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The Gerontologist 46:238-248 (2006)
© 2006 The Gerontological Society of America

An Empirical Typology of Residential Care/Assisted Living Based on a Four-State Study

Nan Sook Park, PhD1,, Sheryl Zimmerman, PhD2,3, Philip D. Sloane, MD2,4, Ann L. Gruber-Baldini, PhD5 and J. Kevin Eckert, PhD6

Correspondence: Address correspondence to Nan Sook Park, PhD, School of Social Work, The University of Alabama, Box 870314, Tuscaloosa, AL 35487-0314. E-mail: npark{at}

Purpose: Residential care/assisted living describes diverse facilities providing non–nursing home care to a heterogeneous group of primarily elderly residents. This article derives typologies of assisted living based on theoretically and practically grounded evidence.Design and Methods: We obtained data from the Collaborative Studies of Long-Term Care, which examined 193 assisted living facilities in four states: Florida, Maryland, New Jersey, and North Carolina. By using mixture modeling, we derived typologies in five different ways, based on: structure; process; resident case-mix; structure and process; and structure, process, and resident case-mix. Results: Although configurations of typologies varied as a function of criterion variables used, common themes emerged from different cluster solutions. A typology based on resident case-mix yielded a five-cluster solution, whereas a typology based on structure, process, and resident case-mix resulted in six distinct clusters. Medicaid case-mix/psychiatric illness and high resident impairment were two clusters identified by both strategies. Implications: Because of the wide variation in structure, residents, and services within assisted living facilities, typologies such as those described here may be useful in clinical practice, research, and policy. To the extent that public payment defines its own cluster, the potential for inequities in care merits careful attention.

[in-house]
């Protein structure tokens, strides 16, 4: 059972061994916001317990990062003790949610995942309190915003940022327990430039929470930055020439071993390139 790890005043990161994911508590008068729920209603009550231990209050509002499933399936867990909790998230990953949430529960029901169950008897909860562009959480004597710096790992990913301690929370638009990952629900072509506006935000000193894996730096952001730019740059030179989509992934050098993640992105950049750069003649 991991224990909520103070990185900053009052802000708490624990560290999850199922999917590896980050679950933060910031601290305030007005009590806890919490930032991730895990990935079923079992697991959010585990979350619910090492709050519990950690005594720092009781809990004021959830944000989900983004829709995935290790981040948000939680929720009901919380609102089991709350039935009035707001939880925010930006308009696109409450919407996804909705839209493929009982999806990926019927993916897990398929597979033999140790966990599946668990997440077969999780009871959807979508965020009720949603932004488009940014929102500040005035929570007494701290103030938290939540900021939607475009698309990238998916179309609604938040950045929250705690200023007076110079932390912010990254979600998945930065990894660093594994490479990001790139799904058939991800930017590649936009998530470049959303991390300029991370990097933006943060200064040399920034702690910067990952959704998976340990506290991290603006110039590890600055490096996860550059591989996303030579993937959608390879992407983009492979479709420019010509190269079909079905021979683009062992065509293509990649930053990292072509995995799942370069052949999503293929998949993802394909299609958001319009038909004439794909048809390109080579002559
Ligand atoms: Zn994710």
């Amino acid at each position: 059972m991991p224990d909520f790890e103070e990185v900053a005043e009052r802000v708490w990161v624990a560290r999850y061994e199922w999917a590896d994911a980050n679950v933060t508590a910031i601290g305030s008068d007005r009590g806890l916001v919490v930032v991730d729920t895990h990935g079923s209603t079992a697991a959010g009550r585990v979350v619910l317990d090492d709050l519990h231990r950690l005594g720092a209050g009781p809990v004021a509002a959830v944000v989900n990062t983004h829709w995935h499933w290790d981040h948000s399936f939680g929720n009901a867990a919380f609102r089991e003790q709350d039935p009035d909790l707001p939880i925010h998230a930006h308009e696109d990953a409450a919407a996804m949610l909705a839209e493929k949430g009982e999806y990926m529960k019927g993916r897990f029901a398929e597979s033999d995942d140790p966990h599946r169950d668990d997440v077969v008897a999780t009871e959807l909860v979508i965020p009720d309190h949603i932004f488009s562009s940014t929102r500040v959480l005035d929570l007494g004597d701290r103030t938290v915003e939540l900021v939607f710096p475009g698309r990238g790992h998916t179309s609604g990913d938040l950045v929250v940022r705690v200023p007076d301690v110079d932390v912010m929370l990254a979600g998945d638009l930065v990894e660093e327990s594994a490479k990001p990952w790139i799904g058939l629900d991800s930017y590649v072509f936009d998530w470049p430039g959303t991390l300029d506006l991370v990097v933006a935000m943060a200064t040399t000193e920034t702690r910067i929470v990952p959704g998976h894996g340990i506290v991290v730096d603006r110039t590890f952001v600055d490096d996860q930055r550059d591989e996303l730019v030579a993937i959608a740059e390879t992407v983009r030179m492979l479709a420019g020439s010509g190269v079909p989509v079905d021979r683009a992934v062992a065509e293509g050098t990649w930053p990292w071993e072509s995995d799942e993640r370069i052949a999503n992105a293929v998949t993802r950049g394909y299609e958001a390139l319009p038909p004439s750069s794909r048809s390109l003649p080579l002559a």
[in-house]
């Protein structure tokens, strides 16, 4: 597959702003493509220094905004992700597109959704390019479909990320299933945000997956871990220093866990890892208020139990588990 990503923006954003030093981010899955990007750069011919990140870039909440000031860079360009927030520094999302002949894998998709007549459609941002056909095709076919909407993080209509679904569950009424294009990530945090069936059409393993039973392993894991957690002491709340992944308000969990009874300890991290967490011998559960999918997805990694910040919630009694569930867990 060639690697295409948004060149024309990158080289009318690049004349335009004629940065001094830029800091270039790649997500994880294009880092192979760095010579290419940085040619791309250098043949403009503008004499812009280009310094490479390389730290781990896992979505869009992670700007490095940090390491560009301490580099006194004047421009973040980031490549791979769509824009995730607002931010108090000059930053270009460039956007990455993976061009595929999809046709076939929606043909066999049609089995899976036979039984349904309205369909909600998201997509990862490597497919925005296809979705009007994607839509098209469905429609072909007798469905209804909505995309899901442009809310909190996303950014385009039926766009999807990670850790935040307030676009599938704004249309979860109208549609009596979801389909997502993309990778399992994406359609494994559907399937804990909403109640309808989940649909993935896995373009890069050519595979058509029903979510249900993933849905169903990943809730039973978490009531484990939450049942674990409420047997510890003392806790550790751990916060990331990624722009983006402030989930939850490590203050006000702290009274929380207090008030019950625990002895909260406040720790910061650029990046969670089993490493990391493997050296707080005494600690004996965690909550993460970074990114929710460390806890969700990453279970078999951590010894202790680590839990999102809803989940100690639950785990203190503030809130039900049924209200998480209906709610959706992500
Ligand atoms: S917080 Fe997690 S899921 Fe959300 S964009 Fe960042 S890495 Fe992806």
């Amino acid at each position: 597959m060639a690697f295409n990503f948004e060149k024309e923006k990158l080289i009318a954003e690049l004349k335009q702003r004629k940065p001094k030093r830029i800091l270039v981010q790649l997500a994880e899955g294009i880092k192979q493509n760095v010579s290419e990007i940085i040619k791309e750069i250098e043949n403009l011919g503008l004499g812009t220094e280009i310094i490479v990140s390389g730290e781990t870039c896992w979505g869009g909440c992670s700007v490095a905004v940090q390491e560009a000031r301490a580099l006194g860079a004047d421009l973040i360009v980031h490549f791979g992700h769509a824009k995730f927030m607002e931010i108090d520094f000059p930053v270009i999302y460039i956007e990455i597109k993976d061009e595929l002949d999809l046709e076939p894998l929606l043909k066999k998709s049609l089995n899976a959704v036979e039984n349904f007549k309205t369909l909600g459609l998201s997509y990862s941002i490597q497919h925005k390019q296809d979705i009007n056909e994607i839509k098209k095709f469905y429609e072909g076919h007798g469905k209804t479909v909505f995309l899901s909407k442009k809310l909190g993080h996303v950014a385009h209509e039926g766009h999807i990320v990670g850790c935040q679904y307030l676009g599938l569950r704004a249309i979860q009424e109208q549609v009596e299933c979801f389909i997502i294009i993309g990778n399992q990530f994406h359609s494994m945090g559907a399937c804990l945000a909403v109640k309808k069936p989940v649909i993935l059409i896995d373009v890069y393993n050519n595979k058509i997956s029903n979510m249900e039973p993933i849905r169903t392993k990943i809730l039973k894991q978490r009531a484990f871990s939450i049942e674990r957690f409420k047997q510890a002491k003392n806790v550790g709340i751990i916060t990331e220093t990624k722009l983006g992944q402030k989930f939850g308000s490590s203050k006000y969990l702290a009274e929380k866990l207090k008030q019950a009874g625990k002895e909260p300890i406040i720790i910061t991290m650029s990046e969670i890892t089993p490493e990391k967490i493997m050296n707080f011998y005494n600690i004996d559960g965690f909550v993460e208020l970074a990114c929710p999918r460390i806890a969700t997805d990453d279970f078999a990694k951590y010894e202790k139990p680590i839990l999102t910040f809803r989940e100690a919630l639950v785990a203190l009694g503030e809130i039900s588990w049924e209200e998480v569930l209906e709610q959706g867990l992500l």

Key Words: Typology • Residential care • Assisted living • Cluster analysis • Long-term care

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All GSA journals Journals of Gerontology Series A: Biological Sciences and Medical Sciences Journals of Gerontology Series B: Psychological Sciences and Social Sciences
Copyright © 2006 by The Gerontological Society of America.